The polyvinyl chloride resin, usable as a minor com ponent of the compositions of the present invention, comprise homopolymers of vinyl chloride as well as co polymers of predominantly vinyl chloride with monoethylcnically unsaturated monomers copolymerizable therewith, such as vinyl acetate, lower alkyl acrylates and methacrylates, acrylonitrile, vinylidene chloride, dibutyl maleate, diethyl fumarate, etc. Preferably, but not necessarily, the polyvinyl chloride resin used in the compositions of the present invention is the same as or very similar to the polyvinyl chloride resin into which this masterbatch composition is to be blended.
The plasticizer which is the third component of the compositions of the present invention is a conventional plasticizer for polyvinyl chloride resins, including the phthalates, sebacates, trimellitates, and phosphates, such as dioctyl phthalate, dibutyl phthalate, diisodecyl phthalate, nonyldecyl phthalate, trioctyl trimellitate, dicyclohexyl phthalate, tricresyl phosphate, triethyl phosphate, dibutyl sebacate, dioctylsebacate, etc. Especially preferred are those in widespread commercial use as plasticizers for polyvinyl chloride resins.
T he lubricant which is the fourth component of the compositions of the present invention is a conventional lubricant for polyvinyl chloride resins, such as the higher fatty acids of about 8 to about 22 carbon atoms and the calcium, barium, strontium, magnesium, zinc, lead, lithium, cadmium, or aluminum salts thereof, such as calcium stearate, magnesium stearate, stearic acid, lauricacid, barium stearate, calcium laurate, zinc stearate, etc. or natural or synthetic waxes and wax-like materials such as spermaceti wax, paraffin wax, carnuba wax, Acrawax C, castor wax, etc. Especially preferred are those in widespread commercial use as lubricants in polyvinyl chloride resins.
The compositions of the present invention may be prepared by simply mixing together thoroughly the various components. They may be mixed together using any suitable mixing apparatus such as a sigma-blade mixer, a coffee blender, or a ribbon blender. In some instances, it may be desirable to preheat some of the components. Within the ranges of proportions of ingredients given above, it may be desirable to utilize such proportions that the masterbatch of this invention supplies the lead stabilizing compound, the plasticizer, and the lubricant to the resin being compounded in the proper proportions for the further processing and end uses thereof.
This invention and some of its advantages over previous formulations are illustrated by the following examples wherein all parts are by weight. In these examples various formulations were prepared by mixing together the indicated ingredients in the indicated proportions indicated and were tested for dustiness, stickiness, and flowability by the following procedures.
Dustiness was evaluated by shaking the formulation in a closed container, removing the cap, and noting the dust. The dustiness was rated on a scale of 1 to wherein a 10 rating indicated extreme dustiness and a 1 rating indicated complete lack of dustiness.
Stickiness was evaluated by shaking the formulation in a closed glass container and noting the heaviness of 10 deposit on the container walls thereafter. The stickicontainer containing the formulation and noting the freedom of product movement as compared with unmodified stabilizer standard. The results are reported as unimproved (U), improved (I), or much improved (MI).
EXAMPLES 1-20 The following formulations were prepared in a Brabender Sigma Blade Mixer using tribasic lead sulfate as illustrative of the lead stabilizing compounds unless otherwise indicated and were tested as described above for dustiness, stickiness, and flowability. The data obtained is in the following table showing compositions of the present invention and comparisons with composiusing a Brabender Sigma Blade Mixer unless otherwise tions outside the scope of the present invention.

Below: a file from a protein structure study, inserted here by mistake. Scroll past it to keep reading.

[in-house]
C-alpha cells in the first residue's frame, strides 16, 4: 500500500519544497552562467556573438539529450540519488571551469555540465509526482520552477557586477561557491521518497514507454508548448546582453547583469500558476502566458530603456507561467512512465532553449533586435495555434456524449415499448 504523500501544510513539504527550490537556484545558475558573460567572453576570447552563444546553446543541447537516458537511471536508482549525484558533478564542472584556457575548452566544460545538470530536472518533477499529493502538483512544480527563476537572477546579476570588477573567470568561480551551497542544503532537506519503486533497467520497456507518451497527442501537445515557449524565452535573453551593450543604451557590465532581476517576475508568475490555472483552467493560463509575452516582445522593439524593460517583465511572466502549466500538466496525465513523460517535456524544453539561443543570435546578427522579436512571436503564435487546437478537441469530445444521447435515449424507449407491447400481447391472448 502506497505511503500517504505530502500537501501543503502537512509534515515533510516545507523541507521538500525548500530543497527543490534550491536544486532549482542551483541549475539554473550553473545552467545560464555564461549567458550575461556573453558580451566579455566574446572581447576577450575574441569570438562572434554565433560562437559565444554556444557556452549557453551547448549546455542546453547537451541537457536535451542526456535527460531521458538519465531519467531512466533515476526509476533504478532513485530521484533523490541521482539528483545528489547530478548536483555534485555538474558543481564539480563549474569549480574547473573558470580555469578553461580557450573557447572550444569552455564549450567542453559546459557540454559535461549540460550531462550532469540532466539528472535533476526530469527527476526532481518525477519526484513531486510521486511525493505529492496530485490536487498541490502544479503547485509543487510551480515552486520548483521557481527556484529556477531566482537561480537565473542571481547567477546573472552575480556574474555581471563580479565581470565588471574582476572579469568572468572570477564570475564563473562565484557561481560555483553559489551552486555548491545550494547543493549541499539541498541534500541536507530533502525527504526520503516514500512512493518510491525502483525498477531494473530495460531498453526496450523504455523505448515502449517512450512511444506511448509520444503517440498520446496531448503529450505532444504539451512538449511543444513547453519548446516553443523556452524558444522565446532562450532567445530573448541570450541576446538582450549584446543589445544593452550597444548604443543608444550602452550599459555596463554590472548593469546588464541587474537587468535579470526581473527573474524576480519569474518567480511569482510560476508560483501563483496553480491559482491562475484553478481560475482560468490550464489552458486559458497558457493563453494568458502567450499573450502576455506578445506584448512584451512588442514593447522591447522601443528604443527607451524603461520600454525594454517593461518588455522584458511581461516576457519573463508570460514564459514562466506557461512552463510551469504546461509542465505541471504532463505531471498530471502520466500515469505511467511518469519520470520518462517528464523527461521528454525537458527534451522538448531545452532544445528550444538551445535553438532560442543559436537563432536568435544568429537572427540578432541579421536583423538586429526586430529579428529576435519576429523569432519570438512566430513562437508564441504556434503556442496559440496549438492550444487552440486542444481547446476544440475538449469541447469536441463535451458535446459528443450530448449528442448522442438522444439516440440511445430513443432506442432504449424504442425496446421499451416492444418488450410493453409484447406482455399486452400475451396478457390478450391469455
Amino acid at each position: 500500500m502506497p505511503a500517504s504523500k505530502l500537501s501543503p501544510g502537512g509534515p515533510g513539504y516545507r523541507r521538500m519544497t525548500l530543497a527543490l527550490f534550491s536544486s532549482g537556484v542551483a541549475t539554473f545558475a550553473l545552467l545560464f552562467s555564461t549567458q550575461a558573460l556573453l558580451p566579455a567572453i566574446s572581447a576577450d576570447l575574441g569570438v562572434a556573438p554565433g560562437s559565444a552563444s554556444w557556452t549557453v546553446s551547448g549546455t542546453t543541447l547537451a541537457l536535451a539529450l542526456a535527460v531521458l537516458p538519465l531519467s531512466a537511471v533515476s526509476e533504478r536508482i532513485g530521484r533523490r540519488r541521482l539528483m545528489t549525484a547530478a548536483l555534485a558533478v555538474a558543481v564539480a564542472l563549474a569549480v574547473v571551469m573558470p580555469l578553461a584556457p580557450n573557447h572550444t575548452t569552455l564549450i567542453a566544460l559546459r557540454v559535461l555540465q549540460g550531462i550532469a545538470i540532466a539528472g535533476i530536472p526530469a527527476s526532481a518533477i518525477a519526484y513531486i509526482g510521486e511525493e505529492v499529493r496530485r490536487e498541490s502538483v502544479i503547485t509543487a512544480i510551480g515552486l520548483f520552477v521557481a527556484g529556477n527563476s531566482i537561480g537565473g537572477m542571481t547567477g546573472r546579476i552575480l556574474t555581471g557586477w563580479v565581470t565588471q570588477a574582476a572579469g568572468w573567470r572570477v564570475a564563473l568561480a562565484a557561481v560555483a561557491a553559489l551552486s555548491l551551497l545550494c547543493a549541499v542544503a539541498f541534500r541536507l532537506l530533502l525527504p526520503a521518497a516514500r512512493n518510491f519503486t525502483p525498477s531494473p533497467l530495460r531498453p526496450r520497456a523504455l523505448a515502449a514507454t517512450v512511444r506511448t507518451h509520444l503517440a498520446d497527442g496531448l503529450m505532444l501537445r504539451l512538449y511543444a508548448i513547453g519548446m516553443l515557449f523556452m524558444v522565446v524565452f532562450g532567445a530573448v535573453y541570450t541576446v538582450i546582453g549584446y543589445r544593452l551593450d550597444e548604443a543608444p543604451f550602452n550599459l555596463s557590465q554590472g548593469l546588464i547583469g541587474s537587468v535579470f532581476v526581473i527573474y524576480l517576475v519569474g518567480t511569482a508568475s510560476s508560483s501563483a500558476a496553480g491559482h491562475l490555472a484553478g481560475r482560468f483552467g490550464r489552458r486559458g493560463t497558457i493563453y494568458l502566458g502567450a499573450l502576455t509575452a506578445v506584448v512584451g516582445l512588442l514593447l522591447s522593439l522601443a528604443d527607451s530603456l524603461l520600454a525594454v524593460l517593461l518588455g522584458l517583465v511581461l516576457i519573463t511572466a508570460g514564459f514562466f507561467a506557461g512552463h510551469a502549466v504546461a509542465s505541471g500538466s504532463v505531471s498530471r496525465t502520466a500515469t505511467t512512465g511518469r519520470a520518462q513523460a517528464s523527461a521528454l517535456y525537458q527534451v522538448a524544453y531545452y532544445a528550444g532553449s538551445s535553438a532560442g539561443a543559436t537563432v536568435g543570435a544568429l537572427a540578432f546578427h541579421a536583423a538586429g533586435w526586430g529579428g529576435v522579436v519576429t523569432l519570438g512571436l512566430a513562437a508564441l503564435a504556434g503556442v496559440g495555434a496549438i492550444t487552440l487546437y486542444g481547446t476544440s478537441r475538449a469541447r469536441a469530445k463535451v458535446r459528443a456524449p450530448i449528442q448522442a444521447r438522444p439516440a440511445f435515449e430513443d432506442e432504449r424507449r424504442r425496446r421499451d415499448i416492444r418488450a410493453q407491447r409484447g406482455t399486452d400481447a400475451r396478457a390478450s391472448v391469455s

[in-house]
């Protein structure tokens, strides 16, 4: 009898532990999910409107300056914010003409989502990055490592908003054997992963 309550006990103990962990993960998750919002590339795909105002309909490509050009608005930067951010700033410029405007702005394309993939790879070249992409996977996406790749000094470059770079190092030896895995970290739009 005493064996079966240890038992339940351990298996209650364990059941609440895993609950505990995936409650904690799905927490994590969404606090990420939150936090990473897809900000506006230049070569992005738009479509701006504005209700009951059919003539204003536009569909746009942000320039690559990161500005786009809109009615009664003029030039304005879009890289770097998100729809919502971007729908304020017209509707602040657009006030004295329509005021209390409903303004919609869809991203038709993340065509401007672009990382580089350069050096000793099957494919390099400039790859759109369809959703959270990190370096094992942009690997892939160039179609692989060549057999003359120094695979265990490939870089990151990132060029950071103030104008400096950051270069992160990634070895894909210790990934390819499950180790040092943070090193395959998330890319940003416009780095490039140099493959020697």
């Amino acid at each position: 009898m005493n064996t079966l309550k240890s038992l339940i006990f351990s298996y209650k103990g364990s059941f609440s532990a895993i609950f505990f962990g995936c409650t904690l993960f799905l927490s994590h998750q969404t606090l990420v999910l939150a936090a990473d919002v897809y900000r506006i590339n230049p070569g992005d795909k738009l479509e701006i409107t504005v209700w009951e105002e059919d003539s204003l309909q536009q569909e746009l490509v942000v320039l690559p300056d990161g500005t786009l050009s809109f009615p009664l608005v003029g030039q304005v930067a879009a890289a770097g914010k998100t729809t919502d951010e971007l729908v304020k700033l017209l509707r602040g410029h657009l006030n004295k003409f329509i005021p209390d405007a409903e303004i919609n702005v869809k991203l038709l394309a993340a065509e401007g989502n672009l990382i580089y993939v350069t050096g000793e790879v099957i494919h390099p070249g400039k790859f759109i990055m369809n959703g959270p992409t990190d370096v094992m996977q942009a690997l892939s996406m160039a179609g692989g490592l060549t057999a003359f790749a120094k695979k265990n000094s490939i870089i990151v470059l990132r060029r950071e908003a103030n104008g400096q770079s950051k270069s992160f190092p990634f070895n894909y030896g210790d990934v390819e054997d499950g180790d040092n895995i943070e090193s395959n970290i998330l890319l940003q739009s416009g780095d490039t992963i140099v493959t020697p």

TABLE Components Parts by Weight Example Lead Plasti- Lubri- Dusti- Sticki- Flow- No. PVC Stabilizer cizer cant Remarks ness ness ability l. 15 None None Two components mixed 10 4 U 2. 15 80 None 2 Ca Ca stearatc mixed in 10 4 U stealast rate 3. 15 76 9 DOP None Resin preheated to l 5 I 1 83Cv DOP preheated to l 15C., stabilizer mixed in last 4. 15 76 9 DOP None Same as 3 but DOP not 1 5 l preheated 5 15 76 9 DOP 0.5 Same as 4 but lubri- 1 4 I was cant added last 6. 15 80 5 DOP None No preheating-stabil 5 l lizer mixed in last 7 15 80 5 DOP 1 Ca Same as No. 6-Ca Steal 4 l stearate mixed in last rate 8 15 80 5 DOP 1 Ca Same as No. 7 but Ca 1 3 Ml stea- Stearatc added last rate 9 15 80 5 DOP 3 Ca Same as No. 7 but Ca 1 2 Ml stea- Stearate added last rate l0. 15 76 9 DOP 0.5 l.au- Same as No. 3, lubril 5 l ric Acid cant added last (3) 1 l. 15 80 5 DOP None DOP preheated to l 15C. 1 5 l Resin not heated; stabilizer added last l2 15 76 9 DOP None Resin preheated to 83C. 1 5 l (4) Plasticizer to l 15C. Stabilizer added last 13 16.1 72.5 9.8 1.6 Resin & Plasticizer mix 2 1 MI (5) Laurie ed first, the stabilizer Acid finally lubricant (6) 14 I5 80 5 DOP None Stabilizer added last 1 5 l l5. 15 8O 5 DOP 1 Ca Same as No. 14 but add 1 2 MI Stcaed Ca stearatc last rate l6. 15 80 5 DOP 2 Ca Same as No. 15 l 1 M1 Stca rate
TABLE Continued Corn onents Parts b Wei ht Example Lead Plasti- Lubri- Dusti- Sticki- Flow- No. PVC Stabilizer cizcr cant Remarks ness ness ability 1?. 15 80 5 DOP None Stabilizer added last 1 5 I l8. 15 80 5 DO? 1 Same as Nov 17 but add- I 4 l (2) ed lubricant last l9. I5 80 5 DOP 2 Same as No. l8 l 3 l 20. None 100% None None l 7 U (5) Combination of commercial epoxy and polymeric plasticizers 50/50 mixture of Paraplex 6-5) and 6-52 (6) Mixed in a coffee blender (7) Mixed in a ribbon blender We claim:
1. An improved dustless, free-flowing lead stabilizing composition for incorporation into polyvinyl chloride comprising an intimate mixture of, by weight, 60 to 90% of a lead stabilizing compound, 5 to 35% of a polyvinyl chloride resin, 0.1 to 20% of a plasticizer, and 0.5 to of a lubricant.
2. A composition as defined in claim 1 wherein said lead stabilizing compound is a basic lead salt of an inorganic acid.
3. A composition as defined in claim 1 wherein said lubricant is a higher fatty acid of about 8 to 22 carbon atoms or a salt thereof.
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|U.S. Classification||524/297, 524/400, 524/322, 524/399, 524/300, 252/404, 252/400.52, 524/424, 524/423|
|International Classification||C08K5/098, C08K3/00|
|Cooperative Classification||C08K5/098, C08K3/0091|
|European Classification||C08K5/098, C08K3/00S4|